WASHINGTON -- Eleven states are likely to decide whether President Barack Obama or Republican Mitt Romney will be elected president Tuesday.
The winner needs to cobble together 270 electoral votes. Estimates by the website RealClearPolitics.com say that Obama can count on 201 and Romney 191 in the three-fourths of the nation where they look solid.
That leaves the battlegrounds. Spread across America, the swing states often share several characteristics: recent population increases, meaning lots of new voters; growing numbers of Latino voters; diverse populations that mirror the nation's demographics; and economies that are recovering slowly.
The biggest prize is Florida, whose 29 electoral votes would give the winner more than 10 percent of what he needs for election. So far, the battle for the Sunshine State is a virtual tie.
The states to watch first on election night are Virginia and North Carolina.
Both went Democratic in 2008 for the first time in decades, but they show signs of inching back to the Republican side. Also worth eyeing is New Hampshire. In a close race, its four electoral votes could matter, and polls suggest that either candidate could win.
Move west, and there's the most reliable bellwether, Ohio.
No Republican has ever won the presidency without it, and no one has won the presidency, period, without Ohio since 1964.
Obama's up by a healthy average of 4.6 points in recent statewide polls.
Should the race remain tight Tuesday night, attention will turn farther west, first to Iowa and Wisconsin and then to the night's final battlegrounds, Colorado and Nevada.
Each has seen increases in their Hispanic populations, and surveys show that Latinos overwhelmingly favor Obama. But will they turn out?
The fight for the sliver of undecided voters in the battleground states is unusually fierce. Estimates are that the two campaigns and their parties will each raise more than $1 billion.
Obama's forces have opened more than 100 campaign offices in both Florida and Ohio.
Romney's camp boasts that it has knocked on more than 2 million doors in Ohio.
But going into the final weekend of the campaign, all the polls agree: It's too close to call.
More on the key states:
(29 electoral votes)
The latest surveys show a tight race. Lines for early voting, which ends Saturday, remain long. And there could be up to 2 million absentee ballots to count. As of Thursday, Democrats held a 59,000-ballot advantage over Republicans in votes cast before Election Day. But Republicans are confident that they will finish strong.
(four electoral votes)
New Hampshire is the smallest of the battleground states, but it's almost evenly divided between the parties, so it could be a key steppingstone on the path to 270. Obama won the state soundly in 2008, but recent polls show him with an increasingly slim lead. Virginia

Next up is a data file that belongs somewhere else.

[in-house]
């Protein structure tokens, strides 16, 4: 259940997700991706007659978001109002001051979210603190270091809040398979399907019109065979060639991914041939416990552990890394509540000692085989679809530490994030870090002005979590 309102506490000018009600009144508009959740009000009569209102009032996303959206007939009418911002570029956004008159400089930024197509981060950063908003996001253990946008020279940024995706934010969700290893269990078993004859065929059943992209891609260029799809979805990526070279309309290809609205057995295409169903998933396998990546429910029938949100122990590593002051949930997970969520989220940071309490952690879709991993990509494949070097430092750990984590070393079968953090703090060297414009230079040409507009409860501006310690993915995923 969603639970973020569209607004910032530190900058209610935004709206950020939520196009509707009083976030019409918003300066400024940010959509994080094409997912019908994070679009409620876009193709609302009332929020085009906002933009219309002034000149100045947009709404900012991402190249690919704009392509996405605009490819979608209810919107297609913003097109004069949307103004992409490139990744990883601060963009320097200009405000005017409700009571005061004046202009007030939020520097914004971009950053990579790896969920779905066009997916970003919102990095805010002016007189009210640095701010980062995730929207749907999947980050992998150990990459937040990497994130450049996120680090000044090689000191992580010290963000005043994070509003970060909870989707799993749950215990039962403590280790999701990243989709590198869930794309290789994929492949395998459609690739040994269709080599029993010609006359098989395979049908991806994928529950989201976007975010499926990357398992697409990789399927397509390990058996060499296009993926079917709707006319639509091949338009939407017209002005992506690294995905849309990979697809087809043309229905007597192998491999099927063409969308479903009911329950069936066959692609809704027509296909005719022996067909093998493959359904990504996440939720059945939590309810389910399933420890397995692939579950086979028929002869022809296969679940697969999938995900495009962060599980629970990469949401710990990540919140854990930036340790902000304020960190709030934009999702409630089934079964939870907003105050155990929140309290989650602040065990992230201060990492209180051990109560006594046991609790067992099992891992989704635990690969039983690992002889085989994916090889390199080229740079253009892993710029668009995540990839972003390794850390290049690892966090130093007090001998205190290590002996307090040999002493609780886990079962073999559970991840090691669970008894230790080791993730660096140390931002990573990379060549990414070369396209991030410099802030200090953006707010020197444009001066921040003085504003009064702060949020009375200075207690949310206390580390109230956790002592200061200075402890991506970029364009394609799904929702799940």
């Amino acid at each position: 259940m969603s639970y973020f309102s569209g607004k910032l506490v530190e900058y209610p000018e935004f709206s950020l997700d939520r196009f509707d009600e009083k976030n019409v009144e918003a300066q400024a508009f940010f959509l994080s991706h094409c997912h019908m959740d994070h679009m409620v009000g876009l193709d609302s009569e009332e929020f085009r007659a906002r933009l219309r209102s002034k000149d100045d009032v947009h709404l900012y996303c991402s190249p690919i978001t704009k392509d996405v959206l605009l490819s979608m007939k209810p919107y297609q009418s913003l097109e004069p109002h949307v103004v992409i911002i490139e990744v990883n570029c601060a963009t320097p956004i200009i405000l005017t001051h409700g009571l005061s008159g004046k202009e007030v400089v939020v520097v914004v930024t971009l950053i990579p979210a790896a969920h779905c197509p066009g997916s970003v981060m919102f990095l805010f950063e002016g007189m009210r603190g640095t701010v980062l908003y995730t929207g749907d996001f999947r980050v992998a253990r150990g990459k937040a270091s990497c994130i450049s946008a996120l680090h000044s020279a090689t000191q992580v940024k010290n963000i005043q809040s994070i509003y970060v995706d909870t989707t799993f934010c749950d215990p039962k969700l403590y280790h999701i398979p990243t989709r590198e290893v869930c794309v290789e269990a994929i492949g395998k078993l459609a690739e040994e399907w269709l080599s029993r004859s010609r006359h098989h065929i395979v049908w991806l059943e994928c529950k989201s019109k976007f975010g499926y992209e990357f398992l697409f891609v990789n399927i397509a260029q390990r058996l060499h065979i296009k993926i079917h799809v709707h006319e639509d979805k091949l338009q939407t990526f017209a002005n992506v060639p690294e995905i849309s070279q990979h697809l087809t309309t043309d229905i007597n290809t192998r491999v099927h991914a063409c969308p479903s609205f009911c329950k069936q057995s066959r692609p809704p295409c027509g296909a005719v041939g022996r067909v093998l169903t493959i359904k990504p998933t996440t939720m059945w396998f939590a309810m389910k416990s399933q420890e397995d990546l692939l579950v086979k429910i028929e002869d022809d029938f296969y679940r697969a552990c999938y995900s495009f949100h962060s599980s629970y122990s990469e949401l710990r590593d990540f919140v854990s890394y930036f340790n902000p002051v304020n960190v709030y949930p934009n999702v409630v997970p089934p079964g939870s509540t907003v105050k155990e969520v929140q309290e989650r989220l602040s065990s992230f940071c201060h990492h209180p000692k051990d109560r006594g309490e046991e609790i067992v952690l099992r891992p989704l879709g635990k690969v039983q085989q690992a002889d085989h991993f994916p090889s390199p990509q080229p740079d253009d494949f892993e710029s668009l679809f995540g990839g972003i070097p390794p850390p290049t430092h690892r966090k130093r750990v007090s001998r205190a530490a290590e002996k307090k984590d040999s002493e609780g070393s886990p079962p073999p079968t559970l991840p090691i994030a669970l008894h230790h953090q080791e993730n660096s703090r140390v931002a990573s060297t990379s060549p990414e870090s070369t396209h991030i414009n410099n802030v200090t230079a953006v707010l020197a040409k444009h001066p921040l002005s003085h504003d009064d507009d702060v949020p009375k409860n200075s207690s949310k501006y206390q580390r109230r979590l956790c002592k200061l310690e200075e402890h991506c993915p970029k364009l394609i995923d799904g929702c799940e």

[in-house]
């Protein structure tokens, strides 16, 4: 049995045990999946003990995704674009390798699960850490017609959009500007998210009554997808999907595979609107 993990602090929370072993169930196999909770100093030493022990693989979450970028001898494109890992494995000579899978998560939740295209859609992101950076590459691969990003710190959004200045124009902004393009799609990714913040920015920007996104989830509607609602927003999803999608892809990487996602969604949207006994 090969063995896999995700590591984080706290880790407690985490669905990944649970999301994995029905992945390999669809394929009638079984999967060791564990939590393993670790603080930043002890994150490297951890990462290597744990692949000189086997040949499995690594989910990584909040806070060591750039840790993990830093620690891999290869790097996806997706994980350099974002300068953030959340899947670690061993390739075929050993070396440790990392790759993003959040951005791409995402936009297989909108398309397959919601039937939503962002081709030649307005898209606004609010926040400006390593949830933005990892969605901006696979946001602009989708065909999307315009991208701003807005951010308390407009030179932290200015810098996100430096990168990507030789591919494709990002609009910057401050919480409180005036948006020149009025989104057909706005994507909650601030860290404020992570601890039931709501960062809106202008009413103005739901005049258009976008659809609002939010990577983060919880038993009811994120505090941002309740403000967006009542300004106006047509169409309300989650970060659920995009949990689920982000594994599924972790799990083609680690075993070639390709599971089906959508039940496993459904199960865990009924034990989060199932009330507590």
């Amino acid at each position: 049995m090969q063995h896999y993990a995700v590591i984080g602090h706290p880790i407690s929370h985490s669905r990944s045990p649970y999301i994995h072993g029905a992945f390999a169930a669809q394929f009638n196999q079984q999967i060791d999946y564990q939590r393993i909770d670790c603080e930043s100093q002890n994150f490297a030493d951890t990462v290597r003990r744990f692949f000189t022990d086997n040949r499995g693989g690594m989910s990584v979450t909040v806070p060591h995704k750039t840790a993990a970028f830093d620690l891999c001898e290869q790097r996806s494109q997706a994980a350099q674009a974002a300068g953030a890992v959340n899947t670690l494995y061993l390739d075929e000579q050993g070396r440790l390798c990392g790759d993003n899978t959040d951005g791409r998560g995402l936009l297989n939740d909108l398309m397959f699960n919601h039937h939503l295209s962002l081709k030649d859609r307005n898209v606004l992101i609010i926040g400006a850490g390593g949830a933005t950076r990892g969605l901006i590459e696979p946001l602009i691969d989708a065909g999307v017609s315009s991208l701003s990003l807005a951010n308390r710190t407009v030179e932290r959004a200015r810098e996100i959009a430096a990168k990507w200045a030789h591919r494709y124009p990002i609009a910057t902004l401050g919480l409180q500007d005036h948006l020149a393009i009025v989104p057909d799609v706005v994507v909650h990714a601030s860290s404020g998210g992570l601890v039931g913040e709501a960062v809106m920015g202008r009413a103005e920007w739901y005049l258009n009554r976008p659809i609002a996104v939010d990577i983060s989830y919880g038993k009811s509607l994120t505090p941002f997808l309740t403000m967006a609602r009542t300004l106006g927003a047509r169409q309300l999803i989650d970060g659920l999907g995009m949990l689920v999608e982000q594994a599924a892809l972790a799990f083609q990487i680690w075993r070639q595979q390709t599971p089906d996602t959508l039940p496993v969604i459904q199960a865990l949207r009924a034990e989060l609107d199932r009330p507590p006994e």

(13 electoral votes)
Virginia's recent and dramatic demographic transformation has shifted its electorate from reliably Republican to divided. Thousands of new residents, many of them diverse, more youthful and more educated, have crowded the sprawling suburbs outside the nation's capital, turning the state into a tossup.
In 2008, Obama became the first Democratic presidential candidate to carry the state in more than four decades. But this year, surveys give Virginia the distinction of being the closest battleground state in the nation.
(20 electoral votes)
After being largely ignored through the general election season, Pennsylvania has gotten attention from Romney recently. Is it merely a tactic to force Obama to devote time and resources at the last minute to a state where he once held a commanding lead? Gov. Tom Corbett is a Republican, and the Legislature is under Republican control. But the GOP's recent presidential candidates have had little success.
(15 electoral votes)
North Carolina is a battleground state even without the major presidential candidates.
Obama has not been back since the Democratic National Convention in Charlotte in September, and Romney has made only one post-convention stop -- mainly to visit the Rev. Billy Graham. But the Romney campaign failed to accomplish its goal of taking North Carolina out of play.
Numerous polls show that while he has a slight lead, the race is within the margin of error.
(16 electoral votes)
Both candidates have advantages here. Romney's family has deep roots in the state, where his father was governor from 1963 to 1969 and his brother is still active in state affairs. Romney has also won the state's Republican presidential primary twice. Obama pushed the auto bailout that sparked the industry's comeback.
(18 electoral votes)
Ohio means everything for Romney and Obama. For Romney, it's a must-have, and for Obama, capturing the state would make it nearly impossible for his rival to devise a winning path. Obama had a comfortable lead until his poor performance in the first presidential debate.
(10 electoral votes)
Romney has surged in Wisconsin the last few weeks, raising the possibility that he could be the first Republican presidential nominee to win the state since 1984. Obama had been ahead, but his advantage slipped after the first debate.
Now polls show the candidates nearly even.
(six electoral votes)
Obama hasn't trailed in the RealClearPolitics.com poll average for more than a year, but here's a wild card: The Des Moines Register's surprise endorsement of Romney.
(six electoral votes)
Perhaps no state was harder hit by the recession than Nevada, a crucial test of Obama's economic policies four years after he carried the state by more than 12 percentage points. Still, Obama is only narrowly favored.
(nine electoral votes)
Republican presidential candidates carried Colorado in nine of 10 elections before Obama won the state in 2008. The race is a virtual tie.